>"TCS" <The-Central-Scrutinizer@p.o.b.o.x.com> wrote in message
>news:slrnd6cmc8.faa.The-Central-Scrutinizer@linux.client.comcast.net...
>> On Wed, 20 Apr 2005 00:37:57 -0400, Barry Mann <zzzz@zzzz.zzz> wrote:
>>
>>>A lamp will illuminate the back side of the LED display panel. Usually,
>>>there is some sort of white frosted plastic diffuser or metal reflector
>>>that will promote uniform illumination of the display.
>>
>> What the hell are you talking about? LEDs generate their own light. Each
>> segment has an LED. There is no "lamp" that "illuminates the back side of
>> the
>> LED display panel".

>When some people type LCD it comes out LED, it's a finger not following the
>mind thing. I had a spell checker that would do this a long time ago and
>have made the mistake myself.

Well... that's very different.
Never mind!

</Emily Latela>
April 20, 2005 3:22:03 PM

Archived from groups: rec.audio.tech (More info?)

Nope, it's pretty definitely the bulb for
the display. The glass is "wrapped" in a plastic
sleeve, and there is a reflective patch inside.

On second look, the bulb is marked 12V0.2A,
so it's 12 volts at .2 amps.

I've found some similar bulbs on the net, but
nothing with this rating. I'm gonna call some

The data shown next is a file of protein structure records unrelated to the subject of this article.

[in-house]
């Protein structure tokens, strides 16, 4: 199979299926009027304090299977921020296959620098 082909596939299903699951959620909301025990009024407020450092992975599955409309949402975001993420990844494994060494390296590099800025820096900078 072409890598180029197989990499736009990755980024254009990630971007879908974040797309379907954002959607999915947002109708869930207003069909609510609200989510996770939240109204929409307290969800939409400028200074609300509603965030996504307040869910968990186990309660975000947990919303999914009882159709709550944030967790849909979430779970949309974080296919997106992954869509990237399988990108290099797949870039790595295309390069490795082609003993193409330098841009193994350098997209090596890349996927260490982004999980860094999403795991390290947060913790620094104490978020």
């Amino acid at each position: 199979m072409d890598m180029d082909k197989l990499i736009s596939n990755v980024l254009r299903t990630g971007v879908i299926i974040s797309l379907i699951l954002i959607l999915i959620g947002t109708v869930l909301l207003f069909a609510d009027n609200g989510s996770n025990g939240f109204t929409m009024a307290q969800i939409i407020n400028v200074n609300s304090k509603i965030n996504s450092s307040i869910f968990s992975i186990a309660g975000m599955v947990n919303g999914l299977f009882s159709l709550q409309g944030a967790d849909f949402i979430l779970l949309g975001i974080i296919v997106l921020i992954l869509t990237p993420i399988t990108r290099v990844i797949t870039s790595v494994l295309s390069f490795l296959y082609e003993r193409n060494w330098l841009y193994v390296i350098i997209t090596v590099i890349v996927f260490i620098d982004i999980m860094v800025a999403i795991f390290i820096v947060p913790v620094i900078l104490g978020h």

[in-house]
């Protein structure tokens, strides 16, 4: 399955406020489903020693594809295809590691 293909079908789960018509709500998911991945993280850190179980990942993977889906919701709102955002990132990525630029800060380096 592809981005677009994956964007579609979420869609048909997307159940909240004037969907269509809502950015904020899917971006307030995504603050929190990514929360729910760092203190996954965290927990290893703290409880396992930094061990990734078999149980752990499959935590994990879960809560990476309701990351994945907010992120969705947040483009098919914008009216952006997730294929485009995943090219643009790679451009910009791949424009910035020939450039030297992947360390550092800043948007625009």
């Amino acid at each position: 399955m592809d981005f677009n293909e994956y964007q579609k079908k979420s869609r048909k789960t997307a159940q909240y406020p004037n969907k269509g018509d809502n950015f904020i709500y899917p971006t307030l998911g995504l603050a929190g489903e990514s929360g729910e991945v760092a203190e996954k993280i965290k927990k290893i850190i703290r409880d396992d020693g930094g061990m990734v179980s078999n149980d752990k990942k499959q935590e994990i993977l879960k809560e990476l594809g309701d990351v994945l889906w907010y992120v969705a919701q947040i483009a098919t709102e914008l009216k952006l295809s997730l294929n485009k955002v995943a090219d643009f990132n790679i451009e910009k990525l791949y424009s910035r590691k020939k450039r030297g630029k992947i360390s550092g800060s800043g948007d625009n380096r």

local repair shops today, but I'm guessing
with no luck.

How can I find a part number for an obviously
replaceable part such as this?

Oh yes, I tried MCMELECTRONICS but could not
find this bulb.

thanks again

chuck
Anonymous
April 20, 2005 3:22:04 PM

Archived from groups: rec.audio.tech (More info?)

On Wed, 20 Apr 2005 11:22:03 GMT, chuck <ccREMOVEiaffone@earthlinDELETEk.net> wrote:
>Nope, it's pretty definitely the bulb for
>the display. The glass is "wrapped" in a plastic
>sleeve, and there is a reflective patch inside.

>On second look, the bulb is marked 12V0.2A,
>so it's 12 volts at .2 amps.

>I've found some similar bulbs on the net, but
>nothing with this rating. I'm gonna call some
>local repair shops today, but I'm guessing
>with no luck.

The .2 amp rating isn't critical. You need any bulb that'll
run on 12V and generate a reasonable level of light. Anything
in the ballpark (0.1A to 0.3A) should work.

http://www.mouser.com/?Ne=400&handler=data.listcategory...*12v*%2b*lamp*&terms=12v+lamp&crc=false&N=410&Ns=SField
http://www.mouser.com/index.cfm?&handler=data.listcateg...*606CM7715*&N=0&crc=true
Anonymous
April 20, 2005 11:42:23 PM

Archived from groups: rec.audio.tech (More info?)

> What are you talking about? LEDs generate their own light.

Presumably that was a typo (or "thinko") for LCD.
Anonymous
April 21, 2005 5:28:15 AM

Archived from groups: rec.audio.tech (More info?)

In <slrnd6cmc8.faa.The-Central-Scrutinizer@linux.client.comcast.net>,
on 04/20/05
at 08:30 AM, TCS <The-Central-Scrutinizer@p.o.b.o.x.com> said:



>On Wed, 20 Apr 2005 00:37:57 -0400, Barry Mann <zzzz@zzzz.zzz> wrote:

>>A lamp will illuminate the back side of the LED display panel. Usually,
>>there is some sort of white frosted plastic diffuser or metal reflector
>>that will promote uniform illumination of the display.